In a recent class, Assistant Professor of Education Dr. Georgann Toop used teleconference technology with her pre-service teaching students in the master of arts in teaching program to collaborate via Skype with a group of fifth-grade students at Clark Creek Elementary School STEM Academy.
“These master-level education students were able to observe students in a STEM lab completing robotics lessons,” Toop said.
Clark Creek Principal Dr. Jennifer Scrivner said the experience was part of a longstanding partnership between CCSD and Reinhardt and allowed Clark Creek students to demonstrate model STEM classrooms.
In addition, Clark Creek and the other three STEM Academies in Cherokee will also gain from the relationship, Scrivner said.
“We hope to leverage the expertise of Reinhardt faculty in the areas of science and mathematics to advise our leadership team on best practices at the elementary level,” Scrivner said. “We also hope to partner on parent information nights and teacher professional development.”
Toop, a former CCSD principal, said the hour-long session allowed her students to observe and ask questions of the elementary students as they constructed their robotics projects. Also, the Clark Creek teachers and students shared their expertise on STEM concepts and real-world applications.
Toop said her pre-service teachers were in awe of the elementary school students’ mechanical design, construction, programming and collaborative teamwork skills in robotics.
“I felt it was critical for the pre-service students to keep up with the current changes that are taking place in technology and science education that are offered in so few schools thus far,” Toop said.
In the new Acworth school’s first year, Clark Creek students have already made several uses for what the school district calls its “global classroom” technology to teleconference with representatives from NASA and schoolchildren in Ghana.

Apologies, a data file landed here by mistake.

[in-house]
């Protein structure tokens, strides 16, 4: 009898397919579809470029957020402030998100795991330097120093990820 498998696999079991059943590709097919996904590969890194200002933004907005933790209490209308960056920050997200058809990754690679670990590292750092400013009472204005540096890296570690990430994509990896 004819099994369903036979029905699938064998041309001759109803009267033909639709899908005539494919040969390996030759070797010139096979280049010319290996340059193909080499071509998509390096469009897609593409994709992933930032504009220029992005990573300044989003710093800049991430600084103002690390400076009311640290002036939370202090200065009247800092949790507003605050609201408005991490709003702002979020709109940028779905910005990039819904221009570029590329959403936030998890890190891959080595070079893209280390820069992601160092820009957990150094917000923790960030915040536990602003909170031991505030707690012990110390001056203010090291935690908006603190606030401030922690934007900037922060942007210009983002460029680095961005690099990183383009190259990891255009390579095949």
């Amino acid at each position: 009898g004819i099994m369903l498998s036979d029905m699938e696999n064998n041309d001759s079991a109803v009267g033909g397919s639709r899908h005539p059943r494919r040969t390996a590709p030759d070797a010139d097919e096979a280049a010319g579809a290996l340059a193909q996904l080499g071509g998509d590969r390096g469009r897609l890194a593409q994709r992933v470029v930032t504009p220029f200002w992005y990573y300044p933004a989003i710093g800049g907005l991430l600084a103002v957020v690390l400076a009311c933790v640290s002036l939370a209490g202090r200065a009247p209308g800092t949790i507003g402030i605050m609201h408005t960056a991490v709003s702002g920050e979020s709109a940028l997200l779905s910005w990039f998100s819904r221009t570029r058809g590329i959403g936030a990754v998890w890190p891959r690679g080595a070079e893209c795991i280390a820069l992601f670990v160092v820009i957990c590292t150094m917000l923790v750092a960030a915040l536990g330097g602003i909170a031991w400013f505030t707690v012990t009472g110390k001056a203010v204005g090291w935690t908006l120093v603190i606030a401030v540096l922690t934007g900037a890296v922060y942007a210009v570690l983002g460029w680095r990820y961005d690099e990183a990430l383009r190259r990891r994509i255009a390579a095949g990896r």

Scrivner said her students, some of whom participate in the school’s award-winning RoboHawks robotics team, love to show off their robotics expertise and have enjoyed questions from the pre-service teachers.
“It has been engaging for students and gives them an opportunity with a real audience to share student work and projects,” Scrivner said.
The integration of technological skills play a pivotal role in all students’ lives, Toop said, so she has embraced the idea of allowing her students to bring their own learning devices to the classroom and has begun incorporating more technology into her courses.
“In order for our Reinhardt graduates to be successful in the workforce, we must provide them experiences with more advanced technology so that they, along with K-12 grade students, will be prepared for successful participation in our 21st century global society,” she said.
Approved by the Southern Association of Colleges and Schools and the Georgia Professional Standards Commission, the MAT program in early childhood education at Reinhardt is now taking applications.
The program is designed for college graduates with undergraduate degrees in fields other than education who are planning a career in the teaching profession and are seeking initial certification.
Classes are offered online or in an evening classroom setting at both the main campus in Waleska and north Fulton. Students complete two classes during each eight-week session for a total of 12 credit hours per semester.
The program takes three semesters to complete coursework and an additional semester of full-time student teaching.
For information about the master of arts in teaching program, contact Reinhardt at (770)720-5526 or to apply, visit www.rein hardt.edu/mat.